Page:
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My goal as a young mother was to raise kids who could make the world a better place. Today, I can honestly say that looking back, I am most proud of raising two socially responsible, noble, and honest sons. I had the same goal as a foster mother to six children, who had come from tough backgrounds and needed love and care.

Beyond parenting, I am also proud of my three decades and counting in the classroom. As an English teacher, I view my classroom as a place to provide skills and knowledge to my students that will equip them to make the world a better place. I want to give them the tools needed to become contributing, engaged members of the workforce and of their communities. I always try to challenge them to reach beyond their own comfort zones.

In 2016, after nearly three decades in the classroom, I was incredibly honored to be named Arizona’s Teacher of the Year. Through that experience, I had the opportunity to travel across the state to see first-hand the issues that public schools were – and are -- facing on a daily basis. I carry those lessons with me now as I run for re-election to the State Senate from Legislative District 4.

In the Senate, I've gotten straight to work on solving the problems which impact everyday Arizonans. I shepherded lifesaving harm reduction legislation through the state legislature to legalize testing strips for fentanyl. I also led the fight against what would have been incredibly dangerous cuts to our public schools.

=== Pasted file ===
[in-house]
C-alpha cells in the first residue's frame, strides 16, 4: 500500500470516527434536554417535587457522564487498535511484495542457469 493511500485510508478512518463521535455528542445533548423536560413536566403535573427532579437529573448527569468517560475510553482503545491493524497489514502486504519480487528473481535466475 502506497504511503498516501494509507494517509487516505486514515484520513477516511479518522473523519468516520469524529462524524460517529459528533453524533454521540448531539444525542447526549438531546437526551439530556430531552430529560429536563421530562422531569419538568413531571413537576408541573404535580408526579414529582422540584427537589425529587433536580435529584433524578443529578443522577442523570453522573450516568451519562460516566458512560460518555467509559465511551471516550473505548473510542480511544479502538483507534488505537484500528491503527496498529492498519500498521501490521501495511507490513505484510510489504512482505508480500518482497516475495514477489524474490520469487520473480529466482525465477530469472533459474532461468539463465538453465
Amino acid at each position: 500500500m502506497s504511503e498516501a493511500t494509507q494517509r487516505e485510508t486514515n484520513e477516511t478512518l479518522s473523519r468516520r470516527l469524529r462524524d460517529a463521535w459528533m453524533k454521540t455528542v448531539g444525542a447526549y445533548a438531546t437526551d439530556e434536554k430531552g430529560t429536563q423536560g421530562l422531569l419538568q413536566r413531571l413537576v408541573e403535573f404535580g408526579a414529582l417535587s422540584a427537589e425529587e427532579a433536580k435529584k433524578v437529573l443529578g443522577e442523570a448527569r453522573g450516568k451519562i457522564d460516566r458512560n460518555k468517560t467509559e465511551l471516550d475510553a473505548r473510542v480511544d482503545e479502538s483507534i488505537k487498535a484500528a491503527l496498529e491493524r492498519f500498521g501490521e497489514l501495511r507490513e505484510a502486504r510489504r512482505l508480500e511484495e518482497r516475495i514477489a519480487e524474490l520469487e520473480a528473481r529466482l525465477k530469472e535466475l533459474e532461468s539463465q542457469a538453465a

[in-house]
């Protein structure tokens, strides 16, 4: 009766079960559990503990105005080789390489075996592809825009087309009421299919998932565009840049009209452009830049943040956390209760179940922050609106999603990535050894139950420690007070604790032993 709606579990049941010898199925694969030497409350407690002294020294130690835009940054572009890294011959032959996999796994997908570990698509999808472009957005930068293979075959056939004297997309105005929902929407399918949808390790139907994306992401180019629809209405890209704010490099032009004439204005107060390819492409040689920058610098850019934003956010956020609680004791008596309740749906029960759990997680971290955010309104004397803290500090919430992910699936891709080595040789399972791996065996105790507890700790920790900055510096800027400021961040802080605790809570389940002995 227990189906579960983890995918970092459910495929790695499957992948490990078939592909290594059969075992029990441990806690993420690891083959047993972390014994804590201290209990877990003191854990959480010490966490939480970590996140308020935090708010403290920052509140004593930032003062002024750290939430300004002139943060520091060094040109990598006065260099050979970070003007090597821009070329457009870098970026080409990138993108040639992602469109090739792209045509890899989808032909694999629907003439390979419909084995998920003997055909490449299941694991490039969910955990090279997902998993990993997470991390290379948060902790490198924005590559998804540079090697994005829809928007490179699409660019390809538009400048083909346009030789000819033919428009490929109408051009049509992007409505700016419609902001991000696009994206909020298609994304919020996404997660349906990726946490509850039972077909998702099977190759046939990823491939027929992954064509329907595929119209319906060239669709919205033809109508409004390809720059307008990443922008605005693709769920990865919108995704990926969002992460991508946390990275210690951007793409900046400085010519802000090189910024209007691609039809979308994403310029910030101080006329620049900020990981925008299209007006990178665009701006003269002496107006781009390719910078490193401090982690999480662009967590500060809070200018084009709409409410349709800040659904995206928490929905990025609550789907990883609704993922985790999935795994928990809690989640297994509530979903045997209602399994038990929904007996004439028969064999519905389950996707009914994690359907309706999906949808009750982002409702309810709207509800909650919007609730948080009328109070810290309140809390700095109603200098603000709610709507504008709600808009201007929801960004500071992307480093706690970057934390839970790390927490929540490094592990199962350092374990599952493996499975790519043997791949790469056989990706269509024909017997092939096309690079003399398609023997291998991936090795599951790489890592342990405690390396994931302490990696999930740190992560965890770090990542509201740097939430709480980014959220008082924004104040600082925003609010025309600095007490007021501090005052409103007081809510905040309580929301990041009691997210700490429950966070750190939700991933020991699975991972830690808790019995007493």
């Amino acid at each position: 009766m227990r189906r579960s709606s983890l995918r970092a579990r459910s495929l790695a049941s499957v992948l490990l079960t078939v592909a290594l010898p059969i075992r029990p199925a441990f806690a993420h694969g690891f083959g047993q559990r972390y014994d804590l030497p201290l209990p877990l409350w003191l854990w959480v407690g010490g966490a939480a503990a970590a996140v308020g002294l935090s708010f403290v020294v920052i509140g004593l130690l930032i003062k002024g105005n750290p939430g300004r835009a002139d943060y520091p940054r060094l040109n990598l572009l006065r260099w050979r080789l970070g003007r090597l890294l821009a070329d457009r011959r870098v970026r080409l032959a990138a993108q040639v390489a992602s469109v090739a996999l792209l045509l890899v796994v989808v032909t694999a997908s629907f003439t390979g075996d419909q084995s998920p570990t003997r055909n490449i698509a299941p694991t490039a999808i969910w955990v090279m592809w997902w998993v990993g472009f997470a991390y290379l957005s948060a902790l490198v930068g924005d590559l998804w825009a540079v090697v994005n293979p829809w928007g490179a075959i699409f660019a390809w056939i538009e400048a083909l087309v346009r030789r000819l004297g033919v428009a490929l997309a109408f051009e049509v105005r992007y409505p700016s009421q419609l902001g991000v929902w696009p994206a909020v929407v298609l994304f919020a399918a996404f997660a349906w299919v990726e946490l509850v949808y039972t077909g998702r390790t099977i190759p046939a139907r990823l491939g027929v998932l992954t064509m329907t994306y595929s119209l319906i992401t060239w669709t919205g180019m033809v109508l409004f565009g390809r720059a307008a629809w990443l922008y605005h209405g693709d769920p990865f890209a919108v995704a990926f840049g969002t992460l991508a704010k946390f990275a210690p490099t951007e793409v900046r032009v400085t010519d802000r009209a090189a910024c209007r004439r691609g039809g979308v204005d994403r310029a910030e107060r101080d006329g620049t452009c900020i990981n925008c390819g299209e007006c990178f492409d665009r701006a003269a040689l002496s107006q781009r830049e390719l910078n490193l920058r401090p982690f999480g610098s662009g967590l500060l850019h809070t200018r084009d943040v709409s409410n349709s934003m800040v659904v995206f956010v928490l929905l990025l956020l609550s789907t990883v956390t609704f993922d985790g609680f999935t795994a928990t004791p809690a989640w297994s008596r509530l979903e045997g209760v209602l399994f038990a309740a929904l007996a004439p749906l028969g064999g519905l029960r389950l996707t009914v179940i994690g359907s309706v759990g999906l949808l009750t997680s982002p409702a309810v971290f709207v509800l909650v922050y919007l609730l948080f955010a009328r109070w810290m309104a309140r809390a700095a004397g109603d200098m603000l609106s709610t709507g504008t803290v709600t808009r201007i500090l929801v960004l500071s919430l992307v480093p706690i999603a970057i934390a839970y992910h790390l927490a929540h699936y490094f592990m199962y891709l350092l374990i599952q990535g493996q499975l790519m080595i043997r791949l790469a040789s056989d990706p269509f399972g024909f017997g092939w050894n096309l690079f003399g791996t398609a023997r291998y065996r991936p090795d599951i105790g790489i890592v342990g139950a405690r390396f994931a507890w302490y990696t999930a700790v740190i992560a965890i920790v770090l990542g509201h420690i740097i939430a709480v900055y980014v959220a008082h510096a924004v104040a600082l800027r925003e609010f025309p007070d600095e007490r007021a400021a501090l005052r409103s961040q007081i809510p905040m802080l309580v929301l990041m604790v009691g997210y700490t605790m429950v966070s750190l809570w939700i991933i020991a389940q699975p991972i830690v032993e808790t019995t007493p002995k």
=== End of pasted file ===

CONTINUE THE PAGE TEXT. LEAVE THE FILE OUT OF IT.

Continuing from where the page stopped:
I’ve had experience, too, in the ways of running small businesses. When I was just six or seven, I started helping in my father’s catering business, doing little jobs, like wrapping silverware in napkins. By the time I was 16, I was working 20 to 30 hours a week, preparing and delivering food. We used to cater for a meals-on-wheels type of non-profit that delivered food to retirement homes, and I ran the routes.

My mom also owned her own small business, as did my grandparents and great-grandparents on both my mother’s side and father’s side of the family. I learned at an early age the value of hard-work, initiative, and honesty. My father ran one of the first kosher catering companies in Phoenix, and I remember how important it was to my father, and to all of us, to respect the rules required to keep the food kosher.

I’m also a writer, runner, active member of my church family, education activist, friend and daughter. Each of those roles is important to me. In all parts of my life, I always try to contribute as much as I am blessed to gain.

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